It’s was hard to believe 20 years ago he was the sharpest pencil in the box. Now he’s a prison yard squirm. They still call him Mouse, Mousey Norton – what a character!
Maybe he really doesn’t know me, but I remember him.
Twenty years ago I walked through the park and a gang of thugs surrounded me. I was going to be their cigarette money and a few moments of entertainment. Then from nowhere, he comes, Mousey. He knew the score right away. He had a deck of cards and enough wise cracks to make a mortician laugh.
“I got a card trick for every day of the year,” he said nudging the gang leader.
“In your back pocket in a card,” Mousey said. “Leave it there. You’re going to tell me what that card is. And when you do, you let my buddy go.”
The gang leader sneered and looked at the rest of his cohorts. “Sure, but I don’t know.”
“How many suits in a deck?” Mousey said.
“Pick two,” Mousey said.
“Hearts and Spades.”
“Pick one of them,” Mousey said.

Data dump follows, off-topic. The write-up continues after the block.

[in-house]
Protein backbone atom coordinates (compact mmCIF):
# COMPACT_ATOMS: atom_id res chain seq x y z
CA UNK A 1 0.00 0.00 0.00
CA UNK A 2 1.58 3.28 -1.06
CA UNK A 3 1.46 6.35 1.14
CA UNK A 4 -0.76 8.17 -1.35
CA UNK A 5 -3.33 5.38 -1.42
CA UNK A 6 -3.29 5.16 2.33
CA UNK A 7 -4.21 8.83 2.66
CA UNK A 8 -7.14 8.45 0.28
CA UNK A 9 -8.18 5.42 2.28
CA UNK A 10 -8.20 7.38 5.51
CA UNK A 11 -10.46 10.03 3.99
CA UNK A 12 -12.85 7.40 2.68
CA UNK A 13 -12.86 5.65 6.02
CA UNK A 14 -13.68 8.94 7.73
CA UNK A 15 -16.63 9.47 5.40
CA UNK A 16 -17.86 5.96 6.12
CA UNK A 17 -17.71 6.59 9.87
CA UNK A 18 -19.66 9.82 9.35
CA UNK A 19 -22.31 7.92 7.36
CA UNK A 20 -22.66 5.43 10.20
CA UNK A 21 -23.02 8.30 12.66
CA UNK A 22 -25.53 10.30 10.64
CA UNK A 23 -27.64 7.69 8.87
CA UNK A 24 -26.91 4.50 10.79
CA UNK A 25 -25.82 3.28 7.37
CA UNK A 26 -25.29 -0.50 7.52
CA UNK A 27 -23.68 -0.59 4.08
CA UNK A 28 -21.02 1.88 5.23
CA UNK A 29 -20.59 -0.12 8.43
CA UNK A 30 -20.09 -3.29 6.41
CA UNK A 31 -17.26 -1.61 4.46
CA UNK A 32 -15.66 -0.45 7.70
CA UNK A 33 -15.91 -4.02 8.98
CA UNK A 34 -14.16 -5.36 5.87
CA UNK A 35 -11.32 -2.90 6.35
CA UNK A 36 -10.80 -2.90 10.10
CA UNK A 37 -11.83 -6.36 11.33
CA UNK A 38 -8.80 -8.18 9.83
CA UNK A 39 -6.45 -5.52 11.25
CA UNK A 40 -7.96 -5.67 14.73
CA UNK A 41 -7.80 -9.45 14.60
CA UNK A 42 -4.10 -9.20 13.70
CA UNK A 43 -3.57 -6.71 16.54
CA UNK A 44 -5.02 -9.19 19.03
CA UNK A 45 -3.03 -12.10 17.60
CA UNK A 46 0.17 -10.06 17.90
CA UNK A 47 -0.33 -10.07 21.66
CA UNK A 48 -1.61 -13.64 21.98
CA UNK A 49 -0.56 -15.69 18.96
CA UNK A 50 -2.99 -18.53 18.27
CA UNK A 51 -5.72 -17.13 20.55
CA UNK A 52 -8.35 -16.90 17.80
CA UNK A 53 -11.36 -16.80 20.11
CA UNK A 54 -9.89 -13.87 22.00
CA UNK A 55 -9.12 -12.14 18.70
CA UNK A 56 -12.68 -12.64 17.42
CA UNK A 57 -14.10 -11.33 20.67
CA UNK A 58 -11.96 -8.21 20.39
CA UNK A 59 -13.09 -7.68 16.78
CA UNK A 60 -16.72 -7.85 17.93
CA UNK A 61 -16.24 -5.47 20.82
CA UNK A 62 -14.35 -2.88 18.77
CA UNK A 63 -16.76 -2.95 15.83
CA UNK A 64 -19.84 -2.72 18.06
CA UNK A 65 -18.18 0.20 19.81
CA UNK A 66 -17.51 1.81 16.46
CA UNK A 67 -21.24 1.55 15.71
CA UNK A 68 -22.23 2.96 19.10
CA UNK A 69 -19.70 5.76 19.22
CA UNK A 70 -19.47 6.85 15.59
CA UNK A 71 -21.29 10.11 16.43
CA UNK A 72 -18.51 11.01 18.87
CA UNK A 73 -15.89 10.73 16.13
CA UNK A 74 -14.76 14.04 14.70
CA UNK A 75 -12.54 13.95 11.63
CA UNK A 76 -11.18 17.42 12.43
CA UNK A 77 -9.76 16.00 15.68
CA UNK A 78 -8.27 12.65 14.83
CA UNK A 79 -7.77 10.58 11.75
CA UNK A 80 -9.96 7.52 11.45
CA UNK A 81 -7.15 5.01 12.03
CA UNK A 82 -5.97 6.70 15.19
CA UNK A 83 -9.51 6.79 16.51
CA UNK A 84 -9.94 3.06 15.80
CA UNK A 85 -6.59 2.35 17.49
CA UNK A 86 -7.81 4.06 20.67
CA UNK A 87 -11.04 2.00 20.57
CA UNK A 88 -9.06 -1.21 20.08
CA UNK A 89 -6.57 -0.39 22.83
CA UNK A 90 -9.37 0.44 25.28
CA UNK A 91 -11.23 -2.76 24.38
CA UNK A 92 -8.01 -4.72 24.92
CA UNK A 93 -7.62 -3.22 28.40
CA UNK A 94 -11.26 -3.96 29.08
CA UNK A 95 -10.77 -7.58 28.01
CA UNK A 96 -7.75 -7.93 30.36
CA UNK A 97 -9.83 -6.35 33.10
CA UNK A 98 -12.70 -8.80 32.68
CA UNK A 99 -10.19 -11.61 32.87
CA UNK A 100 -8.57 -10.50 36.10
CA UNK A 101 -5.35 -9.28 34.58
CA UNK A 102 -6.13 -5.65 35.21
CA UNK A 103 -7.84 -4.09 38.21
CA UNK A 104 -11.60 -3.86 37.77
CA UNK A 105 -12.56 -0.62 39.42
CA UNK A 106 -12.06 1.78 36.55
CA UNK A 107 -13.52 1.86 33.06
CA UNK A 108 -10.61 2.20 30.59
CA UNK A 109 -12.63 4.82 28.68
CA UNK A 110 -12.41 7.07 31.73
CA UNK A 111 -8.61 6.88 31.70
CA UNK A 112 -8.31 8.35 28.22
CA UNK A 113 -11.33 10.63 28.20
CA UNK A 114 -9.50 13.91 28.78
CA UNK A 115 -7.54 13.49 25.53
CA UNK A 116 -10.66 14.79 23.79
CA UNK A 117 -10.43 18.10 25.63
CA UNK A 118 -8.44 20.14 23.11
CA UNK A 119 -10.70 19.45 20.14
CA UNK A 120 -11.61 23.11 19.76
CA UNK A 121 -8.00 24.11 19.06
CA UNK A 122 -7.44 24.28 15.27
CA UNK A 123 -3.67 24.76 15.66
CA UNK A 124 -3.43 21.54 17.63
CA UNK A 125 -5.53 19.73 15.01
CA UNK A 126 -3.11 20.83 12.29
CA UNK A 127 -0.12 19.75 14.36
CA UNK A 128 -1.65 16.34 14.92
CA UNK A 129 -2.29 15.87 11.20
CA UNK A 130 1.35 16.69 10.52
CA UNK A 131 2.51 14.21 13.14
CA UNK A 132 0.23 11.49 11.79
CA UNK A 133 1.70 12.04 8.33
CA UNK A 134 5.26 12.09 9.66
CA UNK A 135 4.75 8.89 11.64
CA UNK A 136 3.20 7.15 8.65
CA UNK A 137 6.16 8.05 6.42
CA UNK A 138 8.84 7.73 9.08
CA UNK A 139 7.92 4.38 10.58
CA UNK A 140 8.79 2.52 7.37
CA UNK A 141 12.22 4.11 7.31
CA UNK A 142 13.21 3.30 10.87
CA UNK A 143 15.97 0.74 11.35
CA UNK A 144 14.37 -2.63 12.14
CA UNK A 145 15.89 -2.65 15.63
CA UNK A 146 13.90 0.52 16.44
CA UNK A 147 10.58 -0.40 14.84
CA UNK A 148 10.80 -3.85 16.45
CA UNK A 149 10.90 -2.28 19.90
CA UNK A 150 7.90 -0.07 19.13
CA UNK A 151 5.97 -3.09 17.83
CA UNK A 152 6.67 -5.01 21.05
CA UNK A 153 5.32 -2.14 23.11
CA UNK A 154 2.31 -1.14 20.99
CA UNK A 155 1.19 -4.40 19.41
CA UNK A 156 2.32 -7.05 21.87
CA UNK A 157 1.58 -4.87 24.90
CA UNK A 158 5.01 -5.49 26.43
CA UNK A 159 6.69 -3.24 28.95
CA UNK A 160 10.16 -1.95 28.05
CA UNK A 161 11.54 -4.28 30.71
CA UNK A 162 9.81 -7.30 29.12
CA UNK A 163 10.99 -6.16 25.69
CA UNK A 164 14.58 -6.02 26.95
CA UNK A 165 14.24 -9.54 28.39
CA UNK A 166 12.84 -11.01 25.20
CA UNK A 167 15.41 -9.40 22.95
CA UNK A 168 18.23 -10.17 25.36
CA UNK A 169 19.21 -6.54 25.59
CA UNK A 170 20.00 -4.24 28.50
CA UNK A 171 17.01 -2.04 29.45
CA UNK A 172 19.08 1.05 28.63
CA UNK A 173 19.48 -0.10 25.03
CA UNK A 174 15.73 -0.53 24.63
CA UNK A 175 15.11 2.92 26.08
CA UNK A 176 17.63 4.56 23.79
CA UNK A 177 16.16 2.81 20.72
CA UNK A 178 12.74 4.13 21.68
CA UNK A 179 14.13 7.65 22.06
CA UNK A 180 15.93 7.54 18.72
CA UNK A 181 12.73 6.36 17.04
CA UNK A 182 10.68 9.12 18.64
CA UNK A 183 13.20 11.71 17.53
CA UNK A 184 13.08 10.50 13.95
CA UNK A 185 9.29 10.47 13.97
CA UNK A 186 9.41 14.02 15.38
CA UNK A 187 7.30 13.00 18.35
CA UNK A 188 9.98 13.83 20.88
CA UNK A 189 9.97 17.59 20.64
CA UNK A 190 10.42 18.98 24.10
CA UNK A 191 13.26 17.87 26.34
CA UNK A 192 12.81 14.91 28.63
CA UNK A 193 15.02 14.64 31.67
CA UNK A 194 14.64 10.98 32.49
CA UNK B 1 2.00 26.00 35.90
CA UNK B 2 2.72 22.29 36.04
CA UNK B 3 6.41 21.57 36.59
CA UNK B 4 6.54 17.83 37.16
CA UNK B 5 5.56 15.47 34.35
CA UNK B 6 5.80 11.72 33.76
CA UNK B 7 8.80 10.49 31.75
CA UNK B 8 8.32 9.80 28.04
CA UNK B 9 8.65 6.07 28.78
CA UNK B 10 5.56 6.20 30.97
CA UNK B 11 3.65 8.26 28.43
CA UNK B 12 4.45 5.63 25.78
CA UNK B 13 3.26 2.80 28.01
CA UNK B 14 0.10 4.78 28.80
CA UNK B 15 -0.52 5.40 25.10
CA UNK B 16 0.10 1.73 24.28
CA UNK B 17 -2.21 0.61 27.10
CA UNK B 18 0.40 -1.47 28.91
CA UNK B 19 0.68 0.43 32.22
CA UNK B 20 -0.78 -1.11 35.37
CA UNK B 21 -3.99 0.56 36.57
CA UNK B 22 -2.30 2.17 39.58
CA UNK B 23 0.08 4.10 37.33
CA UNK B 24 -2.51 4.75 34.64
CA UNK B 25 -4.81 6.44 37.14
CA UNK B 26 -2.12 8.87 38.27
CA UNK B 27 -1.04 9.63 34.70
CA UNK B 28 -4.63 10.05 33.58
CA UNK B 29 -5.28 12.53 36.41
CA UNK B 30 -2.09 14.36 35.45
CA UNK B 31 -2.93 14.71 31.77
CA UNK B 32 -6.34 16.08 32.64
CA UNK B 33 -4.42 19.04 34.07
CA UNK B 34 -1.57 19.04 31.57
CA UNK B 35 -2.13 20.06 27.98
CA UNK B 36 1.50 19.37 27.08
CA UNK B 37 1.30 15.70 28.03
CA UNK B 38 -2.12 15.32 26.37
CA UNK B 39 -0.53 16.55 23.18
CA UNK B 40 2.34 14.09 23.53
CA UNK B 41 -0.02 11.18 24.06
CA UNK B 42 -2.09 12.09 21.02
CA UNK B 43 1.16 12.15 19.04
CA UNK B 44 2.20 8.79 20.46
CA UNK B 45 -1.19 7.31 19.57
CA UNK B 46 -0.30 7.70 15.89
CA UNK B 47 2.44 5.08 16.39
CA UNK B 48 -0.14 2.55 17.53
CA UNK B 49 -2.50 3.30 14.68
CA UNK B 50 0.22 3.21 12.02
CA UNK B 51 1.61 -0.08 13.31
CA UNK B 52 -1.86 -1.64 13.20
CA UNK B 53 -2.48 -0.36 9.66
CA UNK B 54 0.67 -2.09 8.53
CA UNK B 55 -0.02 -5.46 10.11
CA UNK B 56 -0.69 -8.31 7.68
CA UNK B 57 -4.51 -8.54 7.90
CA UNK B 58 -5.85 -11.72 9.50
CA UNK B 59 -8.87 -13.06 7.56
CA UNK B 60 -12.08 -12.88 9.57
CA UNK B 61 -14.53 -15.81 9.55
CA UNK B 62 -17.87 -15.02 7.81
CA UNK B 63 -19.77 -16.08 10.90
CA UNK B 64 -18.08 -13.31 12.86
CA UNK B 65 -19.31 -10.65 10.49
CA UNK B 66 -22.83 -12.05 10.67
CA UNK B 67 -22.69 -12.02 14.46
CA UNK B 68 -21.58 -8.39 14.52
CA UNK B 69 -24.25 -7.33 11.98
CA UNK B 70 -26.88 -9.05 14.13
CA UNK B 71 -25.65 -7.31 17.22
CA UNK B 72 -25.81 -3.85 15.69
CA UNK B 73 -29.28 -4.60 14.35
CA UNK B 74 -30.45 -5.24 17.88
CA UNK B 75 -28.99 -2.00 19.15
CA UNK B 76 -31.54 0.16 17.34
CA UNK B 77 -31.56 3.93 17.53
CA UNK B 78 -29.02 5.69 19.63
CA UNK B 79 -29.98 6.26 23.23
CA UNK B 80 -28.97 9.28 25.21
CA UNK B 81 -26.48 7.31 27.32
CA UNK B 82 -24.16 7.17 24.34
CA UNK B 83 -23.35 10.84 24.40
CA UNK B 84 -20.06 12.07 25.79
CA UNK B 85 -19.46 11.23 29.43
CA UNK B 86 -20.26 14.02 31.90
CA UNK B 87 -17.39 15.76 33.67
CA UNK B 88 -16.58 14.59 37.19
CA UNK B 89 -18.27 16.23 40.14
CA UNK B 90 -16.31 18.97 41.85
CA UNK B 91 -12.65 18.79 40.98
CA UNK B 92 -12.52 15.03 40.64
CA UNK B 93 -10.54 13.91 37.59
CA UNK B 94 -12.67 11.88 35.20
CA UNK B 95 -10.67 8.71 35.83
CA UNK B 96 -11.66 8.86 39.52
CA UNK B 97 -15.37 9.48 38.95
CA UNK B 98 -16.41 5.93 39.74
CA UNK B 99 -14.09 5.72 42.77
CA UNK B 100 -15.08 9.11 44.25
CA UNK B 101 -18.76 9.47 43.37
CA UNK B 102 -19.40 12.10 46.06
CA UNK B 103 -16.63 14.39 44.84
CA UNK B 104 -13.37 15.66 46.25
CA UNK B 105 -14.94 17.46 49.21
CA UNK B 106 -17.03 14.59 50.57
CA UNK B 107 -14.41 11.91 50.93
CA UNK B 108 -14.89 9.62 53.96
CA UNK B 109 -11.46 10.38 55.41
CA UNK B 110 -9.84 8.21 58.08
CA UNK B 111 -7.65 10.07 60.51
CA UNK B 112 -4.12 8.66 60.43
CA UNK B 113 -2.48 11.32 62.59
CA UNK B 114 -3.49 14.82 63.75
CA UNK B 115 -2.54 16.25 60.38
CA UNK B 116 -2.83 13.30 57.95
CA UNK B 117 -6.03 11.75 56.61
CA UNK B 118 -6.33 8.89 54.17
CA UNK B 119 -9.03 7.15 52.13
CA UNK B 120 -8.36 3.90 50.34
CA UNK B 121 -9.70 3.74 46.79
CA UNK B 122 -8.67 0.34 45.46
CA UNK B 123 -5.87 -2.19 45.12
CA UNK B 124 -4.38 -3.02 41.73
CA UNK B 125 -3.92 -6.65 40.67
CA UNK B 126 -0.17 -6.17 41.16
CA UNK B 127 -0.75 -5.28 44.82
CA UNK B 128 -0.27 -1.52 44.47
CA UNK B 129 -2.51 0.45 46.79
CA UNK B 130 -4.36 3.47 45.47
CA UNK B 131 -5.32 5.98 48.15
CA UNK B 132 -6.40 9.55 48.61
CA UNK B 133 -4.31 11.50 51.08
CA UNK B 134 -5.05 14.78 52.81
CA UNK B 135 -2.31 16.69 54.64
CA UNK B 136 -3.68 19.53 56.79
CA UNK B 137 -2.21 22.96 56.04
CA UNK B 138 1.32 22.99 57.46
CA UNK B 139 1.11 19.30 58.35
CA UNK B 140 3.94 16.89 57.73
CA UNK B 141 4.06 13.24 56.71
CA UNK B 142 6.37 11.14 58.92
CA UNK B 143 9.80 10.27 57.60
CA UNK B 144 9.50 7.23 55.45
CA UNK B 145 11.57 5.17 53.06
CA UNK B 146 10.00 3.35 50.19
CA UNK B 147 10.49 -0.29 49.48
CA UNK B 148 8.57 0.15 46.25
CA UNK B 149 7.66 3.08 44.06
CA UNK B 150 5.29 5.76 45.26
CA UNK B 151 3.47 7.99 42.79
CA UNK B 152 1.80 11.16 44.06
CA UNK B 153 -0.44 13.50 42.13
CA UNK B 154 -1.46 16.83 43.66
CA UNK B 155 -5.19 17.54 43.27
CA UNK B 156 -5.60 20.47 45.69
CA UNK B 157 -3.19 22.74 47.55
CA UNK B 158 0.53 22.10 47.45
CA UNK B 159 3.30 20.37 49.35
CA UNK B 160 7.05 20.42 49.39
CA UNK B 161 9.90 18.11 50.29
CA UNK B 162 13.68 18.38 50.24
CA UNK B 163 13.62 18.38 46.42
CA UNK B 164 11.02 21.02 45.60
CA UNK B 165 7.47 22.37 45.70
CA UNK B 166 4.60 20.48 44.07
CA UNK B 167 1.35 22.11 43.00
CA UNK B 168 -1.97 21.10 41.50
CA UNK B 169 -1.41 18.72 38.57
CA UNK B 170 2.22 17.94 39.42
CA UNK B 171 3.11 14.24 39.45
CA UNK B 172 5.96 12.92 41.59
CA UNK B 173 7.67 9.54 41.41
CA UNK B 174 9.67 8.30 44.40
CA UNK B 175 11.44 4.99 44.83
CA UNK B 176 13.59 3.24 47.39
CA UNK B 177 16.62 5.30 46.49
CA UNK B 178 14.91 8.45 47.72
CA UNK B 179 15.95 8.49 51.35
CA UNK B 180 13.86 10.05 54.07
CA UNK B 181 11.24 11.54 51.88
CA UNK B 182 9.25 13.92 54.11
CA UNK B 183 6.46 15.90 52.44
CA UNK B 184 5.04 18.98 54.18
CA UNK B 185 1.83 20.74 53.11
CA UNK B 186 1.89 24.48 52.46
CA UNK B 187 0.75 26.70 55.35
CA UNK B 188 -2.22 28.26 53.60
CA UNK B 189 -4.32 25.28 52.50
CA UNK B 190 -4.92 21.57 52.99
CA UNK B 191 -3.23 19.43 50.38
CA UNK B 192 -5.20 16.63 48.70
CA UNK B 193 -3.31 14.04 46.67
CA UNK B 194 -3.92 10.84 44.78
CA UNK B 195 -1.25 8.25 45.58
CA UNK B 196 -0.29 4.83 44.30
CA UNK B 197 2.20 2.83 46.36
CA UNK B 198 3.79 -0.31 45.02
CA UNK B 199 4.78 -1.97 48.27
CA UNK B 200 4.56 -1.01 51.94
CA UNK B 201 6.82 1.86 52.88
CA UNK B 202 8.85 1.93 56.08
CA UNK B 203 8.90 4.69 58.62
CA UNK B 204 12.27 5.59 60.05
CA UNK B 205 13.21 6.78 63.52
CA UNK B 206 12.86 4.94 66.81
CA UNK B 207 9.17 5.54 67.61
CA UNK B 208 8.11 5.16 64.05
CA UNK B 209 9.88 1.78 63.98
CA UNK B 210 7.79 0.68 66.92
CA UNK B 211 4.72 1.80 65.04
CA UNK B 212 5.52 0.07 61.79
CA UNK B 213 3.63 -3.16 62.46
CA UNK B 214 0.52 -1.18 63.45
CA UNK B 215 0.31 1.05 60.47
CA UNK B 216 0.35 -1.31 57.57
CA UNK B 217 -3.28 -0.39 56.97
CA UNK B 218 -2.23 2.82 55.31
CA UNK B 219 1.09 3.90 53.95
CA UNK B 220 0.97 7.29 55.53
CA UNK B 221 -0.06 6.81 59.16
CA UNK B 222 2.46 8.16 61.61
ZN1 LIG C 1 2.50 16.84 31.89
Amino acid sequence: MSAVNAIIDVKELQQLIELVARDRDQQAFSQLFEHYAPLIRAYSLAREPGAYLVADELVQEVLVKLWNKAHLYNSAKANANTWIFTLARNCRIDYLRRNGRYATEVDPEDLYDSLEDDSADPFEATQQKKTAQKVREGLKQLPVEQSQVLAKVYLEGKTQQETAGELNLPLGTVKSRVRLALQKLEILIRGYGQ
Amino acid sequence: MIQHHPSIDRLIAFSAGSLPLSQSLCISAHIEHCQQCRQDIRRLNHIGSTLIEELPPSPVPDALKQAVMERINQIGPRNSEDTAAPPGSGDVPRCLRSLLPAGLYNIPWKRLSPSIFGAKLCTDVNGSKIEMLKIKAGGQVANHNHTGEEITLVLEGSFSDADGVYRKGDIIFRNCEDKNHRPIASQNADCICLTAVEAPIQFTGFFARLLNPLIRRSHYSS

“Are you sure me and you aren’t in on this together?” Mousey said.
“Have you ever seen me before?”
“Sure, I’ve seen you around, but never talked to you.”
“Now name four spades,” Mousey said. “In a row, if you don’t mind.”
“Two, three, four, five.”
“That leaves nine cards,” Mousey said. “Pick any four.”
“That’s easy; six, seven, eight, and nine.”
“Now pick two of them,” Mousey said.
“Eight and nine.”
“Which one comes first in your head?”
“That leaves – ?” Mousey said.
“Reach in your pocket,” Mousey said.
He reached in his pocket and pulled out the nine of spades.
“Come on, pal,” Mousey said to me. “Any of you guys got a cigarette and a light?”
The gang leader tapped a cigarette from a pack and handed it to Mousey. Mousey grabbed it. “Thanks, forget the light. I’ve been seriously trying to quit.”
We walked away. We became buddies for a summer and one day he was gone. His house was empty and no one knew what happened to his family.
Twenty years later, I’m guard and he’s an inmate.
He was surrounded by a several other inmates. I walked by. He had his deck of cards and performing his card tricks. He glanced up at me.
“Hey, boss,” Mousey said. “Ya wanna see a card trick?”
“Sure,” I said.
“Snake,” Mousey said. “Without showing anybody, look at the card in your pocket.”
The inmate named Snake stood nearly startled to find a card in his shirt pocket.
“It’s the nine of spades,” I said.
“Hey,” Snake said, “it’s the nine of spades.”
Mousey smiled and for a moment he was the kid 20 years ago who gave me a reprieve from a good beating.